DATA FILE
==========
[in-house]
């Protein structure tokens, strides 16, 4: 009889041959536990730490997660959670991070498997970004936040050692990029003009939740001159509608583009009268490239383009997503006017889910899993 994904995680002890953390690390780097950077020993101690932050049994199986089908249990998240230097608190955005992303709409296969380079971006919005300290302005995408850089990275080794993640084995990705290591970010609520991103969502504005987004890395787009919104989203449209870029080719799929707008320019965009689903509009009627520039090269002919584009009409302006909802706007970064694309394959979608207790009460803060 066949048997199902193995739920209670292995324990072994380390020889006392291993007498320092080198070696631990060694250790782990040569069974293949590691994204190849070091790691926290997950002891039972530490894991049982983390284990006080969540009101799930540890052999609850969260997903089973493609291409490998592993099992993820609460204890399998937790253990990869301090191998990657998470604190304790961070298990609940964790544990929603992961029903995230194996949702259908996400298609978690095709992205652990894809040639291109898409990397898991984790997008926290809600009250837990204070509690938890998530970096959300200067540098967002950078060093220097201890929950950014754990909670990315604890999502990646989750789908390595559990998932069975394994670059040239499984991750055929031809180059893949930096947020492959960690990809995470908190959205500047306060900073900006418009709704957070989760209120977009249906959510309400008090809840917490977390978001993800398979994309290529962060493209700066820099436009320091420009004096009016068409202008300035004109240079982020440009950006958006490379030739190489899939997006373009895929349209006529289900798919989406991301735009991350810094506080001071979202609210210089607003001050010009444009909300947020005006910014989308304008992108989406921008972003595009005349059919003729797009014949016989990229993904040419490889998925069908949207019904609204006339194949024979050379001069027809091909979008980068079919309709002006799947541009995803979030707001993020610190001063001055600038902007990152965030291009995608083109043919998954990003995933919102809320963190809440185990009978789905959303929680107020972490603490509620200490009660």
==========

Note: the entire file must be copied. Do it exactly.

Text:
[in-house]
């Protein structure tokens, strides 16, 4: 009889041959536990730490997660959670991070498997970004936040050692990029003009939740001159509608583009009268490239383009997503006017889910899993 994904995680002890953390690390780097950077020993101690932050049994199986089908249990998240230097608190955005992303709409296969380079971006919005300290302005995408850089990275080794993640084995990705290591970010609520991103969502504005987004890395787009919104989203449209870029080719799929707008320019965009689903509009009627520039090269002919584009009409302006909802706007970064694309394959979608207790009460803060 066949048997199902193995739920209670292995324990072994380390020889006392291993007498320092080198070696631990060694250790782990040569069974293949590691994204190849070091790691926290997950002891039972530490894991049982983390284990006080969540009101799930540890052999609850969260997903089973493609291409490998592993099992993820609460204890399998937790253990990869301090191998990657998470604190304790961070298990609940964790544990929603992961029903995230194996949702259908996400298609978690095709992205652990894809040639291109898409990397898991984790997008926290809600009250837990204070509690938890998530970096959300200067540098967002950078060093220097201890929950950014754990909670990315604890999502990646989750789908390595559990998932069975394994670059040239499984991750055929031809180059893949930096947020492959960690990809995470908190959205500047306060900073900006418009709704957070989760209120977009249906959510309400008090809840917490977390978001993800398979994309290529962060493209700066820099436009320091420009004096009016068409202008300035004109240079982020440009950006958006490379030739190489899939997006373009895929349209006529289900798919989406991301735009991350810094506080001071979202609210210089607003001050010009444009909300947020005006910014989308304008992108989406921008972003595009005349059919003729797009014949016989990229993904040419490889998925069908949207019904609204006339194949024979050379001069027809091909979008980068079919309709002006799947541009995803979030707001993020610190001063001055600038902007990152965030291009995608083109043919998954990003995933919102809320963190809440185990009978789905959303929680107020972490603490509620200490009660």